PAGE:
As always, a very interesting and insightful list of notable characters this yr. I agree with most of your picks, until the lovely Tina Fey…oops – Sarah Palin is revealed as a Top 10. She’s all over the news media, like sawdust at a circus. Can’t figure out why she’s vaulted from “ Who’s she ? ” in Aug. of ’08, to “Oh-No” status on the campaign trail, to claiming lame duck Governorship, therefore let’s quit now and make some real celebrity money ….Only in America!! She can give an excellent and inspiring speech – much like your Worst #10 Communicator….hmmm?? She needs to be grilled on the Sunday morning talk show circuit, in order to have her communication skills toned and polished to the max. I think that helped Fiorina a great deal.
    Also, Timothy Geithner’s not THAT bad. He’s a skilled financier, not a savvy politico. His Congressional Hearing testimonies (interrogations) have really improved lately. How would anybody perform in front of some of our elected power hungry morons? It seems like if you dumb it down, you don’t get called back to testify as often, i.e., the Tobacco and Automotive CEO’s.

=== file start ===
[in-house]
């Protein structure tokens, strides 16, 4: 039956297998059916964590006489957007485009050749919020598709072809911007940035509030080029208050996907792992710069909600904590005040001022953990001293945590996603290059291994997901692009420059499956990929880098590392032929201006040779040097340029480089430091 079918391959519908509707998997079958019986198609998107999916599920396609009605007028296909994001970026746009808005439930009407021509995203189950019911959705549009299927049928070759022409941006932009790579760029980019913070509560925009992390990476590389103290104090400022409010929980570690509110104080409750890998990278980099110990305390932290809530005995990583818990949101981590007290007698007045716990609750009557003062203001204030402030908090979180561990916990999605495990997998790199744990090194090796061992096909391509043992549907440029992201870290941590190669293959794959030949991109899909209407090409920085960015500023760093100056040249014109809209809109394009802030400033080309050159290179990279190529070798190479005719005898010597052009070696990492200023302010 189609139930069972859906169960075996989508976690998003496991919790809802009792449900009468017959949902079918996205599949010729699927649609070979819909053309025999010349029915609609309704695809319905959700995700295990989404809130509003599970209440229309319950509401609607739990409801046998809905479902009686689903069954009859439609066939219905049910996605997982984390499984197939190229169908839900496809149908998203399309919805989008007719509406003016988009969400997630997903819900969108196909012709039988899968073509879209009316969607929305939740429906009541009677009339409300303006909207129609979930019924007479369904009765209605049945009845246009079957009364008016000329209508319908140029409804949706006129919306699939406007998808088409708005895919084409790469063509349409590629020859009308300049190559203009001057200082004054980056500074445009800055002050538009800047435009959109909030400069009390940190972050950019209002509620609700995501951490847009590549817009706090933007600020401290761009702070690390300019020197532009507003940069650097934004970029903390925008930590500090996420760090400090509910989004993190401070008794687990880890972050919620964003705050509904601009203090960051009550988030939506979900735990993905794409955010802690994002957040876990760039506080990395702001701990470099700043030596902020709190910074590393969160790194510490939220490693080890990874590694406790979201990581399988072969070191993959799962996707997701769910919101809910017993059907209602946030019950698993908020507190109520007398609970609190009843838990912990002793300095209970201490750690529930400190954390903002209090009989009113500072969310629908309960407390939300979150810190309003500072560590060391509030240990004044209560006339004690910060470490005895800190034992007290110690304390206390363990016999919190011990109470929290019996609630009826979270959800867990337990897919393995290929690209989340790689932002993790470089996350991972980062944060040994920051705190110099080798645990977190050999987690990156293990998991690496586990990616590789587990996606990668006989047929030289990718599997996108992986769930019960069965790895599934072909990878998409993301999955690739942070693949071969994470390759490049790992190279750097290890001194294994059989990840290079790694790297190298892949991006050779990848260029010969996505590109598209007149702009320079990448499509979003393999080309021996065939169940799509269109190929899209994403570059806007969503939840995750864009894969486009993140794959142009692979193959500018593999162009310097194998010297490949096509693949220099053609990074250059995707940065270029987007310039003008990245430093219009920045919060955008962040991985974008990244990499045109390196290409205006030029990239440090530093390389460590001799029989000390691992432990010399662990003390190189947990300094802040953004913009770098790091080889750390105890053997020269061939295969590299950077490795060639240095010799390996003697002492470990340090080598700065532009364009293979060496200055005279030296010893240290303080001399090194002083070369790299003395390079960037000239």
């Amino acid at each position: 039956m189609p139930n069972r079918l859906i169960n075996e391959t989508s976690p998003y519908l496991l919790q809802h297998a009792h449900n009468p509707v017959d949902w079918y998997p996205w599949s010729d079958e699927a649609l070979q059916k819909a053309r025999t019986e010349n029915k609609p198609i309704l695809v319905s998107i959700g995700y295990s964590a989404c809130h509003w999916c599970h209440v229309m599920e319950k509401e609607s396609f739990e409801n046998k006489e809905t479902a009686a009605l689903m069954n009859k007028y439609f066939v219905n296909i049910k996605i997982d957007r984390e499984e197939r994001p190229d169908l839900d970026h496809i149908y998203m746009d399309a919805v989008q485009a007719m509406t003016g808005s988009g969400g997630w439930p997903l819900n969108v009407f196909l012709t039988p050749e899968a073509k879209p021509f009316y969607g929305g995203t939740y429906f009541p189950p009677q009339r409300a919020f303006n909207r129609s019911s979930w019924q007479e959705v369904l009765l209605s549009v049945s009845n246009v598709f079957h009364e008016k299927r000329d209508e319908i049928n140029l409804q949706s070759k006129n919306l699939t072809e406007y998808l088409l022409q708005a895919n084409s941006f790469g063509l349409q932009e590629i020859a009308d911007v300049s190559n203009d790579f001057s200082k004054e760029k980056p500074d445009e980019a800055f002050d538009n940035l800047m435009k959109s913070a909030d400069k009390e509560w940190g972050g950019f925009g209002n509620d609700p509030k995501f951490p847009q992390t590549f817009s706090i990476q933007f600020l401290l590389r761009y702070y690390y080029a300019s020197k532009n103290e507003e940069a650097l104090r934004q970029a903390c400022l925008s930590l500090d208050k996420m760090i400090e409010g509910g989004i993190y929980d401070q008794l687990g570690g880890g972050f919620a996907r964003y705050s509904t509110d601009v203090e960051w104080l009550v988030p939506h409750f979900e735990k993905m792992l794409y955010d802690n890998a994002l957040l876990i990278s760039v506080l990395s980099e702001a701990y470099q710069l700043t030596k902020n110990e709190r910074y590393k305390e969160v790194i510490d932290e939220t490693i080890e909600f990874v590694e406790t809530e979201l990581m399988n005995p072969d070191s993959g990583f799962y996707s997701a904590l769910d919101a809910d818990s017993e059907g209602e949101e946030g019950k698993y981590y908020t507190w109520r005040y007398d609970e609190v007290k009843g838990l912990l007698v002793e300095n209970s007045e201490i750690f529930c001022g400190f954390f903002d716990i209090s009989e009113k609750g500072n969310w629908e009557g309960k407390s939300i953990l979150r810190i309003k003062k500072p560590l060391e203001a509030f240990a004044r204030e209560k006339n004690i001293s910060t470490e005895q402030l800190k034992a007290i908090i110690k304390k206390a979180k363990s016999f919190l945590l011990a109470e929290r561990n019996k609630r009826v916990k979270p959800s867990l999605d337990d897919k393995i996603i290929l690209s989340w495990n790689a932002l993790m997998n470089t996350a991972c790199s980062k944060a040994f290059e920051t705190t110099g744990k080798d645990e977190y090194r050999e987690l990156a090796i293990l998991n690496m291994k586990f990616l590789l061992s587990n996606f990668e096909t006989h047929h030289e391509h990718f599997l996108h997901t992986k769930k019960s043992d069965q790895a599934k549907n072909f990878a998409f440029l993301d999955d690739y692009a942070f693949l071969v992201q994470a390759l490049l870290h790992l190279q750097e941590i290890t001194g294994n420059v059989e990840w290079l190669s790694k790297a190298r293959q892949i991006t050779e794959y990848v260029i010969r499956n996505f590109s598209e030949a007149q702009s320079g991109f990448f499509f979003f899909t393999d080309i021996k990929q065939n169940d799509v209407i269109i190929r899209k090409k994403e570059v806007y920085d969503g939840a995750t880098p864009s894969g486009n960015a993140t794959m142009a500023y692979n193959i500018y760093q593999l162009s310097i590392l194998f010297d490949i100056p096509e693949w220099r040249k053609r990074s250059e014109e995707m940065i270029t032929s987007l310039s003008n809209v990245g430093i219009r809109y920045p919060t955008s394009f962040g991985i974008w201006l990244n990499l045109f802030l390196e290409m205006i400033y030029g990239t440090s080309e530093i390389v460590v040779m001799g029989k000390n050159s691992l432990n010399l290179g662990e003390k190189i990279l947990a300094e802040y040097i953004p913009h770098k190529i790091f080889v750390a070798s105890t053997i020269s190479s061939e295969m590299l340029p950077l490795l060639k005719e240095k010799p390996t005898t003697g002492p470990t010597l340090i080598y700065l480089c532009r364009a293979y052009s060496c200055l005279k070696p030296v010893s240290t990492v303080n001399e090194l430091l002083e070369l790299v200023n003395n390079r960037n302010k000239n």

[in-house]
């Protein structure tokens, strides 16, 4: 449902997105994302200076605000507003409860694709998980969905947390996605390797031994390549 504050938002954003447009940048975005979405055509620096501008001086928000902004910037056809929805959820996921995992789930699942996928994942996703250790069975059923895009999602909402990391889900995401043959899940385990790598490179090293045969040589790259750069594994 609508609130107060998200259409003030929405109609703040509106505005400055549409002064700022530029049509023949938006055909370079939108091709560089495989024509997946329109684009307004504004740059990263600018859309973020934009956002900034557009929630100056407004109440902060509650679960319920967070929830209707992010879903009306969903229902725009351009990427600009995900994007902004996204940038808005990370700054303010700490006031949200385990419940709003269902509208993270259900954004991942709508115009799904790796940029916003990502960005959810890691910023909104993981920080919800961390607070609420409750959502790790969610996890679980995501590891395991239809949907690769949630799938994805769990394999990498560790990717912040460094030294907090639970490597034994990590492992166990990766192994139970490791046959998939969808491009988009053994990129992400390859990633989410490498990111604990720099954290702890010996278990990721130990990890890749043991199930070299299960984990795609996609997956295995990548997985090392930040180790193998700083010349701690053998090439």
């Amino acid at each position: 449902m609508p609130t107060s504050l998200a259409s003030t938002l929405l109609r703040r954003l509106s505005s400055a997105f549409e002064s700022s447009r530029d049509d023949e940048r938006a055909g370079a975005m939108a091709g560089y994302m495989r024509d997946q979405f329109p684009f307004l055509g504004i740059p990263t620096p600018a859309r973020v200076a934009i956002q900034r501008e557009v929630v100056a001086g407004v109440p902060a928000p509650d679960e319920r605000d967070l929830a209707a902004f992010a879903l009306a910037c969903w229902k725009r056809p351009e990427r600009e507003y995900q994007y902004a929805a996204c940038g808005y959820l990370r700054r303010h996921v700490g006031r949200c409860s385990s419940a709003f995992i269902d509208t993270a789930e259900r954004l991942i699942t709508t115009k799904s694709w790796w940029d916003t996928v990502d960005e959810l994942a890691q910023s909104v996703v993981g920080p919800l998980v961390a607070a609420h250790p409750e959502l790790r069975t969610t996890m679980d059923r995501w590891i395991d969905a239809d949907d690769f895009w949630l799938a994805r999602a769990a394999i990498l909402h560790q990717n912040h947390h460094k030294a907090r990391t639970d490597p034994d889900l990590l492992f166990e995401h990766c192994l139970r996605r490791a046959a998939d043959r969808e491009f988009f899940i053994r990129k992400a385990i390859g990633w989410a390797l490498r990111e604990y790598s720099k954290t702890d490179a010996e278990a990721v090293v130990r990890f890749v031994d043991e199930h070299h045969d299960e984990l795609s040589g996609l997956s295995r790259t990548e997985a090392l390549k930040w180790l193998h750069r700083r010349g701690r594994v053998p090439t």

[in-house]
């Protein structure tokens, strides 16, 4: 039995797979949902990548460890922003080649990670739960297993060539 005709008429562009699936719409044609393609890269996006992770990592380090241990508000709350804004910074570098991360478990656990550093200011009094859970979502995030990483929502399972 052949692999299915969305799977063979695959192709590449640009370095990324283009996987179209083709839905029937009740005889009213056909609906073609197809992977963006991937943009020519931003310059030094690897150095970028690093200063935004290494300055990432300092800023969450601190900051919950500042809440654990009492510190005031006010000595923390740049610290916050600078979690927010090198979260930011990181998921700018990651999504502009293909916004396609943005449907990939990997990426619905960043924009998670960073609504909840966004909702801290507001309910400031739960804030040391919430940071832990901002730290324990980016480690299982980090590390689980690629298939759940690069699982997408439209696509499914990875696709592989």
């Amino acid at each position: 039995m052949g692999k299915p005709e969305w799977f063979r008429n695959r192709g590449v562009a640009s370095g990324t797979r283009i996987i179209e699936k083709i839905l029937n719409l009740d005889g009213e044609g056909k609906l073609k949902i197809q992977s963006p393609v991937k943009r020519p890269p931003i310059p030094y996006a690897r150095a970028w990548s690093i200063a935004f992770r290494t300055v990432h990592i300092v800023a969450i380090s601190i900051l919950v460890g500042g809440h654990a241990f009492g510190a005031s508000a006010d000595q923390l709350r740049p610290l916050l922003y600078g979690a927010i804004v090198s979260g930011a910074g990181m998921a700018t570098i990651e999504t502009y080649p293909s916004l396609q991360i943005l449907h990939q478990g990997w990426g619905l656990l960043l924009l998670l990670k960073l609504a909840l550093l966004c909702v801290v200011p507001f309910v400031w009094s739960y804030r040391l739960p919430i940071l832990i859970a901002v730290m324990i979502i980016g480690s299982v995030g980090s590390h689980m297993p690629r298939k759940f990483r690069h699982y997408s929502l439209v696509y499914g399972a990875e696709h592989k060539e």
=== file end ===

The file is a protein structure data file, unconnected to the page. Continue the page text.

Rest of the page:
Over all I like your picks, at least 18 of the 20.
    Happy New Year Bert,

  26. This entire list perplexes me. Matt Laurer is the 3rd best communicator of the year and Barack Obama is the 10th worst? I challenge anyone to name an important news story of the year that Matt Laurer added significant clarity too. Affable and personable on screen, surely…but as a news reporter (that’s his job, right?) what important, serious information has he distilled for us from his lofty morning show perch?
    The Laurer pick makes even less sense when you compare him Barack Obama. Obama’s speech to the nobel committee alone, not to mention his congressional address concerning healthcare (which single-handedly saved the process) will studied for years as high-water marks in presidential oratory.